Basically this. jQuery is one of those things that's almost literally bloat: it adds nothing that your browser can't already do, it just wraps around it. You absolutely do not need to use it.
However it saves on development time. It's effectively a bunch of boilerplate code that you don't have to deal with. It's one of those things that if you were to decide not to use it, you're likely to end up rewriting a chunk of it by the time you're done anyway, so you might as well go ahead and use it from the get-go and save yourself some time.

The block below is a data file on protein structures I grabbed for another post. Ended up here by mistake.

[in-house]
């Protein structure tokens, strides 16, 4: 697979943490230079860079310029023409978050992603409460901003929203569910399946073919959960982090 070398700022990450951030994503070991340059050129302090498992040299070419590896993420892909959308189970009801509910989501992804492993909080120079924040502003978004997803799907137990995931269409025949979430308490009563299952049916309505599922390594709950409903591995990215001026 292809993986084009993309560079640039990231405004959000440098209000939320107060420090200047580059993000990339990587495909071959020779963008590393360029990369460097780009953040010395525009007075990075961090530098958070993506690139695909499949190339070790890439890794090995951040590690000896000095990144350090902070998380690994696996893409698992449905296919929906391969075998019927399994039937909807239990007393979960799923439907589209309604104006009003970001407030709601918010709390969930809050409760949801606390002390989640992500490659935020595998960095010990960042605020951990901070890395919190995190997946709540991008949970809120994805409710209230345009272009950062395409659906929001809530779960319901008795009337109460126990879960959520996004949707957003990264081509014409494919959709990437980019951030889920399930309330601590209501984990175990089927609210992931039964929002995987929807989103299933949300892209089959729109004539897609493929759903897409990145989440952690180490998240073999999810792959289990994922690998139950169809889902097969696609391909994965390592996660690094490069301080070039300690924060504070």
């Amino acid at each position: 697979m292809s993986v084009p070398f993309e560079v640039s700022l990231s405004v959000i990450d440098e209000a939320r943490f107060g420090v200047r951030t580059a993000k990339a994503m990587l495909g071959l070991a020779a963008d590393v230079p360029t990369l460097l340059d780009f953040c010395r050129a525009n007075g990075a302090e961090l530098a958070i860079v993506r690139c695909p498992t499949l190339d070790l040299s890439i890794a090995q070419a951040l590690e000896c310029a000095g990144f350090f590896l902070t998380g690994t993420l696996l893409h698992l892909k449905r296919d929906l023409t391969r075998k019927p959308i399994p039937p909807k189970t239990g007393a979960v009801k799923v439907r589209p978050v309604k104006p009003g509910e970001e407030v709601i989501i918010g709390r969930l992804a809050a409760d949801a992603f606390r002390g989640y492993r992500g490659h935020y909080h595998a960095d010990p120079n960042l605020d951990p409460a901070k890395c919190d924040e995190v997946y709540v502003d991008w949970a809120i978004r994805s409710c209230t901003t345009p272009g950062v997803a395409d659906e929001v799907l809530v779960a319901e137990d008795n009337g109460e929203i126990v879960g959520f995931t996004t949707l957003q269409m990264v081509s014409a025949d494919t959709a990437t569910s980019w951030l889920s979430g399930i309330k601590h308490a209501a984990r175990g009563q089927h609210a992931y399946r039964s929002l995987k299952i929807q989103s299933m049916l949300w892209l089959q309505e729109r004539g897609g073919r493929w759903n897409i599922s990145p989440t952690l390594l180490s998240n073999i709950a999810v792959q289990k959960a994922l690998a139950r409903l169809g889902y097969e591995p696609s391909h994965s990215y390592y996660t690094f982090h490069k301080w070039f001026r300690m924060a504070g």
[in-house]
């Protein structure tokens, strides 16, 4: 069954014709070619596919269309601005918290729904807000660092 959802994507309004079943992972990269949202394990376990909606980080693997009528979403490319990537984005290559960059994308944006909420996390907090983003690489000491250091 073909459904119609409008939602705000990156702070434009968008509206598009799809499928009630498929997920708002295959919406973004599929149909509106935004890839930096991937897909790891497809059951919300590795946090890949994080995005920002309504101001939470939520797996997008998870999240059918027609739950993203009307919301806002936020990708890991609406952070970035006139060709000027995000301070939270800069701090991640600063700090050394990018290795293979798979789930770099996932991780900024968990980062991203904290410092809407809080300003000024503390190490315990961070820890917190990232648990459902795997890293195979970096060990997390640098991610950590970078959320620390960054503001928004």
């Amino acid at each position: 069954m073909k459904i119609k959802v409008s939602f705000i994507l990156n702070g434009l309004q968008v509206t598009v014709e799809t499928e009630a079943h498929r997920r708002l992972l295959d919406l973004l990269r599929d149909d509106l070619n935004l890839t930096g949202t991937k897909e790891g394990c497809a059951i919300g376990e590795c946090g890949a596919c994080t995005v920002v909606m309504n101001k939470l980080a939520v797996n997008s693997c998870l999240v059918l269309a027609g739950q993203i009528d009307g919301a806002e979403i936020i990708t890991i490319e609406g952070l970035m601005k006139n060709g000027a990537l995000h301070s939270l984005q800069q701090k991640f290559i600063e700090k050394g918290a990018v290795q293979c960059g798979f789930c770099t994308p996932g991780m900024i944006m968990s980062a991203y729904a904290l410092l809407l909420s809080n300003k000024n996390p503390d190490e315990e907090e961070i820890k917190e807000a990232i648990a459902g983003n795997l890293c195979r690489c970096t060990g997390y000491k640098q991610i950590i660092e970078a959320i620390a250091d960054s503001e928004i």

(Which isn't to say you should always use it. I've written pages where the amount of dynamic code was small enough that using jQuery would make absolutely no sense. But the larger your project gets, the more sense it makes to use frameworks like jQuery.)